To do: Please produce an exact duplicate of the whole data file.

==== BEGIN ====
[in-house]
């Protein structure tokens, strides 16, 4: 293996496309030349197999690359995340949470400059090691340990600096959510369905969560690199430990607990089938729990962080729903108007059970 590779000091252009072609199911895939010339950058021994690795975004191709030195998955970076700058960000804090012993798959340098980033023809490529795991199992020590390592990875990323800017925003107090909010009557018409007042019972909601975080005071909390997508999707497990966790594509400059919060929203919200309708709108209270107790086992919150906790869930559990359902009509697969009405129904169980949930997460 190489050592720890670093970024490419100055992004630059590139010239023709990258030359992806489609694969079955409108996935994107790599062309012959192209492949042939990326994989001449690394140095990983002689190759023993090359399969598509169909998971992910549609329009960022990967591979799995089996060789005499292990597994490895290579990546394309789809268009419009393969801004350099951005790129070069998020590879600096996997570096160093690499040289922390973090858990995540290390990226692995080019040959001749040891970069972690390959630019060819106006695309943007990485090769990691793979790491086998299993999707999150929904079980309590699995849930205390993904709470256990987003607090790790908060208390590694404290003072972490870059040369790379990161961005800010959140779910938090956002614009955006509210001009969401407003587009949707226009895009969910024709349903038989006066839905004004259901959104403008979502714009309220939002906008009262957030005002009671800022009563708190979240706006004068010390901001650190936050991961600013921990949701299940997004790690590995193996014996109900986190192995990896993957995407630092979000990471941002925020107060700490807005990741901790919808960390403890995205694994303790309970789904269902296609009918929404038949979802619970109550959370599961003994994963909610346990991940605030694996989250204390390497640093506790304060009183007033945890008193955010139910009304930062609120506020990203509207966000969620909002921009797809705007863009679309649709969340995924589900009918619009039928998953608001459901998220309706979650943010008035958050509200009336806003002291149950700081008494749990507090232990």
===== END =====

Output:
[in-house]
């Protein structure tokens, strides 16, 4: 293996496309030349197999690359995340949470400059090691340990600096959510369905969560690199430990607990089938729990962080729903108007059970 590779000091252009072609199911895939010339950058021994690795975004191709030195998955970076700058960000804090012993798959340098980033023809490529795991199992020590390592990875990323800017925003107090909010009557018409007042019972909601975080005071909390997508999707497990966790594509400059919060929203919200309708709108209270107790086992919150906790869930559990359902009509697969009405129904169980949930997460 190489050592720890670093970024490419100055992004630059590139010239023709990258030359992806489609694969079955409108996935994107790599062309012959192209492949042939990326994989001449690394140095990983002689190759023993090359399969598509169909998971992910549609329009960022990967591979799995089996060789005499292990597994490895290579990546394309789809268009419009393969801004350099951005790129070069998020590879600096996997570096160093690499040289922390973090858990995540290390990226692995080019040959001749040891970069972690390959630019060819106006695309943007990485090769990691793979790491086998299993999707999150929904079980309590699995849930205390993904709470256990987003607090790790908060208390590694404290003072972490870059040369790379990161961005800010959140779910938090956002614009955006509210001009969401407003587009949707226009895009969910024709349903038989006066839905004004259901959104403008979502714009309220939002906008009262957030005002009671800022009563708190979240706006004068010390901001650190936050991961600013921990949701299940997004790690590995193996014996109900986190192995990896993957995407630092979000990471941002925020107060700490807005990741901790919808960390403890995205694994303790309970789904269902296609009918929404038949979802619970109550959370599961003994994963909610346990991940605030694996989250204390390497640093506790304060009183007033945890008193955010139910009304930062609120506020990203509207966000969620909002921009797809705007863009679309649709969340995924589900009918619009039928998953608001459901998220309706979650943010008035958050509200009336806003002291149950700081008494749990507090232990």